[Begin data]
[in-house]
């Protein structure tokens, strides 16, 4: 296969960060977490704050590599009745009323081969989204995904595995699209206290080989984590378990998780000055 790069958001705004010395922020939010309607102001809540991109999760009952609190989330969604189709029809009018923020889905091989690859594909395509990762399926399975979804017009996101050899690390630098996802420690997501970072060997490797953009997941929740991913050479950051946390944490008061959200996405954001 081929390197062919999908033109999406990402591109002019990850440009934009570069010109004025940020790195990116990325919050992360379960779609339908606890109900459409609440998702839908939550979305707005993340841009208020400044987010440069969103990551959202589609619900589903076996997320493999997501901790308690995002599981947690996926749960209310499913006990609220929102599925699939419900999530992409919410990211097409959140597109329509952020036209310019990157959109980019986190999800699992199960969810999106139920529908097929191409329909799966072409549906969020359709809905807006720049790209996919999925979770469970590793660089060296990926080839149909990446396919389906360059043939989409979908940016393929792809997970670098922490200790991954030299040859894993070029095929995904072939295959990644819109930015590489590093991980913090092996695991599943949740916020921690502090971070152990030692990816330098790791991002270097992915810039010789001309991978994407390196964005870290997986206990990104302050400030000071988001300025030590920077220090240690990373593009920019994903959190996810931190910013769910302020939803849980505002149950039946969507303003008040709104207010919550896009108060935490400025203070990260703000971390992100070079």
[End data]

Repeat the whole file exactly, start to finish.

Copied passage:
[in-house]
């Protein structure tokens, strides 16, 4: 296969960060977490704050590599009745009323081969989204995904595995699209206290080989984590378990998780000055 790069958001705004010395922020939010309607102001809540991109999760009952609190989330969604189709029809009018923020889905091989690859594909395509990762399926399975979804017009996101050899690390630098996802420690997501970072060997490797953009997941929740991913050479950051946390944490008061959200996405954001 081929390197062919999908033109999406990402591109002019990850440009934009570069010109004025940020790195990116990325919050992360379960779609339908606890109900459409609440998702839908939550979305707005993340841009208020400044987010440069969103990551959202589609619900589903076996997320493999997501901790308690995002599981947690996926749960209310499913006990609220929102599925699939419900999530992409919410990211097409959140597109329509952020036209310019990157959109980019986190999800699992199960969810999106139920529908097929191409329909799966072409549906969020359709809905807006720049790209996919999925979770469970590793660089060296990926080839149909990446396919389906360059043939989409979908940016393929792809997970670098922490200790991954030299040859894993070029095929995904072939295959990644819109930015590489590093991980913090092996695991599943949740916020921690502090971070152990030692990816330098790791991002270097992915810039010789001309991978994407390196964005870290997986206990990104302050400030000071988001300025030590920077220090240690990373593009920019994903959190996810931190910013769910302020939803849980505002149950039946969507303003008040709104207010919550896009108060935490400025203070990260703000971390992100070079």